United States District Court, E.D. Pennsylvania
P. HART UNITED STATES MAGISTRATE JUDGE
Faith Kennedy brought this action under 42 USC §405(g)
to obtain review of the decision of the Commissioner of
Social Security denying her claim for Disability Insurance
Benefits (“DIB”). She has filed a Request for
Review to which the Commissioner has responded. As set forth
below, Kennedy's Request for Review will be denied, and
judgment granted in favor of the Commissioner.
Factual and Procedural Background
was born on March 21, 1976. Record at 142. She obtained a
college degree. Record at 177. She worked in the past as an
administrator in several personal care homes for the elderly.
Record at 178.
March 2, 2015, Kennedy filed her application. Record at 142.
In it, she asserted disability as of November 10, 2014, as a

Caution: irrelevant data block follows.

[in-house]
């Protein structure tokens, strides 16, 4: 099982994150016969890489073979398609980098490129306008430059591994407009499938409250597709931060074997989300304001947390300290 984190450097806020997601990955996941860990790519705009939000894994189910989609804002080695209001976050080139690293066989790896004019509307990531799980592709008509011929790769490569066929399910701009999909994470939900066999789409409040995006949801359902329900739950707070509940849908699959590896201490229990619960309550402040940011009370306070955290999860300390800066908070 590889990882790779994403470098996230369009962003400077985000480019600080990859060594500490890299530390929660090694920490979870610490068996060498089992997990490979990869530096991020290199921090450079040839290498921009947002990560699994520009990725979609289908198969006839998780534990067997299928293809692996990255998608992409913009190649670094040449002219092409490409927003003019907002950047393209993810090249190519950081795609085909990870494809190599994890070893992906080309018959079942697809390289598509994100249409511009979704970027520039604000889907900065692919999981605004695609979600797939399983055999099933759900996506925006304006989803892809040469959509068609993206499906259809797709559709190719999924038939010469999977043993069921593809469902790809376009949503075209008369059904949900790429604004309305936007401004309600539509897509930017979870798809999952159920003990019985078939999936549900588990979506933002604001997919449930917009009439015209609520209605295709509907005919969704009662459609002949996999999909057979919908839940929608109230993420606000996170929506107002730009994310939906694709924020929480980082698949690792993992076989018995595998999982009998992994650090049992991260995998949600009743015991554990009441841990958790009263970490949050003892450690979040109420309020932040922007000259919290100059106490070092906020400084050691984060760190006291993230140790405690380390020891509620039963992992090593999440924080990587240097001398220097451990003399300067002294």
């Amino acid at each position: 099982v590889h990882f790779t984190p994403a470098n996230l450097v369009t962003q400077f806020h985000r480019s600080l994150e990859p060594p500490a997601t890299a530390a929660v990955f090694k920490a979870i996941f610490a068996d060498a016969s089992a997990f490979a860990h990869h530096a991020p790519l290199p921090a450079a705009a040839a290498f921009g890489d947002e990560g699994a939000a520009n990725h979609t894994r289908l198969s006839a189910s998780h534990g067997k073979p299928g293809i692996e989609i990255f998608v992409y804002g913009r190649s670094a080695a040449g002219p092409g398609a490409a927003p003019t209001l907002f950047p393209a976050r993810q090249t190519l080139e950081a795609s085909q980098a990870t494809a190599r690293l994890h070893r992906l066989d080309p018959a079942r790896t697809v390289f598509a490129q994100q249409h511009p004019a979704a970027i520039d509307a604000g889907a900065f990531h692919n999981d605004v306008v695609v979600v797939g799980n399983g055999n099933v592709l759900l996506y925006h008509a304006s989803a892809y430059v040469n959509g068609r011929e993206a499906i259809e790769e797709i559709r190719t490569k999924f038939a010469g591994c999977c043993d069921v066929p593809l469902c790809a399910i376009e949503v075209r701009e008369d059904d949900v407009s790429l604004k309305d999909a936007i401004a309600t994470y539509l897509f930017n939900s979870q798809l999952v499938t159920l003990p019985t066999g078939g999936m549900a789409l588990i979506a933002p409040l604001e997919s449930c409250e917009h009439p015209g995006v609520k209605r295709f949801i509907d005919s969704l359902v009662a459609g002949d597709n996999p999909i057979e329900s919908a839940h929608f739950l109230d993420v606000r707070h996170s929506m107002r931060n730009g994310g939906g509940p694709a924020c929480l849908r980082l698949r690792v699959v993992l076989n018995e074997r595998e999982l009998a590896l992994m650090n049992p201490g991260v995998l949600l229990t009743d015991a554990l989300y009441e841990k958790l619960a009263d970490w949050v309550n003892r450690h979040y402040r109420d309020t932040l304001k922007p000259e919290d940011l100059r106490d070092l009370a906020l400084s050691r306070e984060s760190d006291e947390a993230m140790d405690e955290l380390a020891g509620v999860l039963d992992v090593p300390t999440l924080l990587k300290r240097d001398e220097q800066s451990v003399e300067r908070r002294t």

result of benign hypermobility joint syndrome, fibromyalgia,
chronic fatigue and pain, restless leg syndrome, sleep
disturbance, depression, anxiety, and cognitive impairment.
Record at 142, 176. At her hearing, Kennedy amended her onset
date to May 1, 2015, and withdrew her claims of mental
illness. Record at 33.
application for benefits was denied on May 13, 2015. Record
at 71. She then sought de novo review by an
Administrative Law Judge (“ALJ”). Record at 80. A
hearing took place in this matter on August 29, 2017. Record
at 29. On September 19, 2017, however, the ALJ issued a
written decision denying benefits. Record at 12. The Appeals
Council denied Kennedy's request for review, permitting
the ALJ's decision to stand as the final decision of the
Commissioner. Record at 3. Kennedy then filed this action.
role of this court on judicial review is to determine whether
the Commissioner's decision is supported by substantial
evidence. 42 U.S.C. §405(g); Richardson v.
Perales, 402 U.S. 389 (1971); Doak v. Heckler,
790 F.2d 26, 28 (3d Cir. 1986); Newhouse v. Heckler,
753 F.2d 283, 285 (3d Cir. 1985). Substantial evidence is
relevant evidence viewed objectively as adequate to support a
decision. Richardson v. Perales, supra at
401; Kangas v. Bowen, 823 F.2d 775 (3d Cir. 1987);
Dobrowolsky v. Califano, 606 F.2d 403 (3d Cir.